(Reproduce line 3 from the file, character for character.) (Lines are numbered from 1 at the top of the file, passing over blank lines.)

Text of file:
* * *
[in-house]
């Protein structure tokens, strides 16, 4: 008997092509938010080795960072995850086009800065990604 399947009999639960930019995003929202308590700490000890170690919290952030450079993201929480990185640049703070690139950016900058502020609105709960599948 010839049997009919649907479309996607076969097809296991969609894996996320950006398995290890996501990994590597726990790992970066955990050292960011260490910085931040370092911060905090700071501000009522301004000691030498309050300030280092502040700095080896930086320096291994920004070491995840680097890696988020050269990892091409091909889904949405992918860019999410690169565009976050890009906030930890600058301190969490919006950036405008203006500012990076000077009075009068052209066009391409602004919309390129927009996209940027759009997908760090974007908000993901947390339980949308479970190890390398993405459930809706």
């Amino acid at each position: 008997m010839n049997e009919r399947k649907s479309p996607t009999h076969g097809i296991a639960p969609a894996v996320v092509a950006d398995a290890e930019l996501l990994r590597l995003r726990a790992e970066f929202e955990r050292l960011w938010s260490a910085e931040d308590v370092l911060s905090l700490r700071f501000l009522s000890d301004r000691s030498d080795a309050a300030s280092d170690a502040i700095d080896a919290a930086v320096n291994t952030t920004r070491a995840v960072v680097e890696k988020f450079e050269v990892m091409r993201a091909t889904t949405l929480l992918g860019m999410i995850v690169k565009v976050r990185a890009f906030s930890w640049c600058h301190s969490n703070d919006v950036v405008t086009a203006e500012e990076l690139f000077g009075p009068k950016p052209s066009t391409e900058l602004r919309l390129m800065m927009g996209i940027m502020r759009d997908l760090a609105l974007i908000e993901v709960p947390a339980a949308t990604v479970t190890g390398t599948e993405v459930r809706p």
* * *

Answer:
């Amino acid at each position: 008997m010839n049997e009919r399947k649907s479309p996607t009999h076969g097809i296991a639960p969609a894996v996320v092509a950006d398995a290890e930019l996501l990994r590597l995003r726990a790992e970066f929202e955990r050292l960011w938010s260490a910085e931040d308590v370092l911060s905090l700490r700071f501000l009522s000890d301004r000691s030498d080795a309050a300030s280092d170690a502040i700095d080896a919290a930086v320096n291994t952030t920004r070491a995840v960072v680097e890696k988020f450079e050269v990892m091409r993201a091909t889904t949405l929480l992918g860019m999410i995850v690169k565009v976050r990185a890009f906030s930890w640049c600058h301190s969490n703070d919006v950036v405008t086009a203006e500012e990076l690139f000077g009075p009068k950016p052209s066009t391409e900058l602004r919309l390129m800065m927009g996209i940027m502020r759009d997908l760090a609105l974007i908000e993901v709960p947390a339980a949308t990604v479970t190890g390398t599948e993405v459930r809706p």